VERMILLION, S.D. | As the youngest of three children, Steven Jensen learned at an early age the importance of seeking justice, or at least fighting against injustice.

His two older sisters seemed to make sure he understood that things weren't always going to be fair -- at least not when you're the little brother.

"They taught me at a very early age what injustice looked like," Jensen told a laughing audience shortly after being sworn in as the 50th justice of the South Dakota Supreme Court Friday afternoon in the University of South Dakota School of Law courtroom.

After taking the oath of office upon a Bible held by his wife, Sue, Jensen told a standing-room-only crowd that since his appointment was announced on Sept. 17, he had been greeted with the title of "justice" by an increasing number of people. The 54-year-old Dakota Dunes resident said it made him think about what that term means, and he was reminded of a Bible verse from the book of Micah in which the Lord requires him "to act justly and to love mercy and to walk humbly with your God."

It's a reminder, Jensen said, that justice is a God-given duty that he and others should strive for.

"I believe the title of justice is really just a daily reminder to me and the other members of the Supreme Court of the importance of the task we have," said Jensen, who had served the previous 14 years as a circuit judge in the state's 1st Judicial Circuit in southeast South Dakota.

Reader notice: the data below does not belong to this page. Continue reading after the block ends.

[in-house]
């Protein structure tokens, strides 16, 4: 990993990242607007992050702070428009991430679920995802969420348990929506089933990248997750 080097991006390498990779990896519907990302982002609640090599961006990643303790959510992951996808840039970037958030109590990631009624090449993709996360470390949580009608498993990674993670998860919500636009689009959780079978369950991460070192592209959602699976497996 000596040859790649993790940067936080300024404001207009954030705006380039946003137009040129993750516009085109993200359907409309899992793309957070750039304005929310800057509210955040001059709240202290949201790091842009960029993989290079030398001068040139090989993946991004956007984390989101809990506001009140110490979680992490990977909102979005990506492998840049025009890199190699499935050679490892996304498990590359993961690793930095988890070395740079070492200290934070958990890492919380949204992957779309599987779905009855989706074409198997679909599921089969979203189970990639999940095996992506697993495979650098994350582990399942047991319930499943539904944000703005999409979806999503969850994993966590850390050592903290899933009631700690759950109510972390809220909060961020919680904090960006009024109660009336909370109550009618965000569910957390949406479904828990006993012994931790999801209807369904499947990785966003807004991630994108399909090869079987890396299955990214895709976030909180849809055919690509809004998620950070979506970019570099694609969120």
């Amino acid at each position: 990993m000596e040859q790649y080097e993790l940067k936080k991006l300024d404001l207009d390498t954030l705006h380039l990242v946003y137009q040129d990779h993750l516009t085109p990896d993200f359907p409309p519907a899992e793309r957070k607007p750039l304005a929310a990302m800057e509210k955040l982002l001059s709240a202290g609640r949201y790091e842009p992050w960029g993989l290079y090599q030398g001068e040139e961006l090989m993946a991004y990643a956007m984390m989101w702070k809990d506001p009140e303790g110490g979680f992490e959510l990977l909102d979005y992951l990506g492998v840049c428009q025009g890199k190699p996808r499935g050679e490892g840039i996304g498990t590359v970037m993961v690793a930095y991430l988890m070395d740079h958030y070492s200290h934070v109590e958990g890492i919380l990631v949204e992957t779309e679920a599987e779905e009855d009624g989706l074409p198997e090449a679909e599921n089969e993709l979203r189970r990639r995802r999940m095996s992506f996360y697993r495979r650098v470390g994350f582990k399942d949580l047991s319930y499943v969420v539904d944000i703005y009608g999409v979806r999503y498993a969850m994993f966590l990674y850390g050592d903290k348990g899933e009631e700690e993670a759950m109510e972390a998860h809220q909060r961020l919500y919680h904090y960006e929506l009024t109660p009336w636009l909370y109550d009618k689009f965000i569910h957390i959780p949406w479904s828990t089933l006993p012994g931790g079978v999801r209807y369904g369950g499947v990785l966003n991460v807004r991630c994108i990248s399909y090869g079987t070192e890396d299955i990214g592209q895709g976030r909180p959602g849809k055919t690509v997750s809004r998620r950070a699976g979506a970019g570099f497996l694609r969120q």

The Wakonda, South Dakota, native and 1988 USD law school graduate spent 14 years practicing with the Crary Huff law firm in Sioux City and Dakota Dunes before then-Gov. Mike Rounds appointed him to the bench in 2003. Jensen was re-elected in 2006 and 2014. He was appointed the circuit's presiding judge in 2011.

South Dakota Gov. Dennis Daugaard, who appointed Jensen to the Supreme Court, told the crowd that Jensen had built up an impressive resume that included service on numerous panels and committees that have helped reform and improve the state's judicial system.

"Judge Jensen, you may know, has been a leader in our state's legal community," Daugaard said. "I have an immense amount of respect for Judge Jensen."

Chief Justice David E. Gilbertson said the South Dakota Supreme Court has existed for 128 years, and there have been only 50 justices, many of them serving lengthy terms. It shows the importance that each new appointee is the right choice. Daugaard made the right choice in appointing Jensen, Gilbertson said.

"The Supreme Court is only as good as those justices called to serve on it," he said. "Today, we welcome onto the court one of the best, Steven Jensen."


Court reporter

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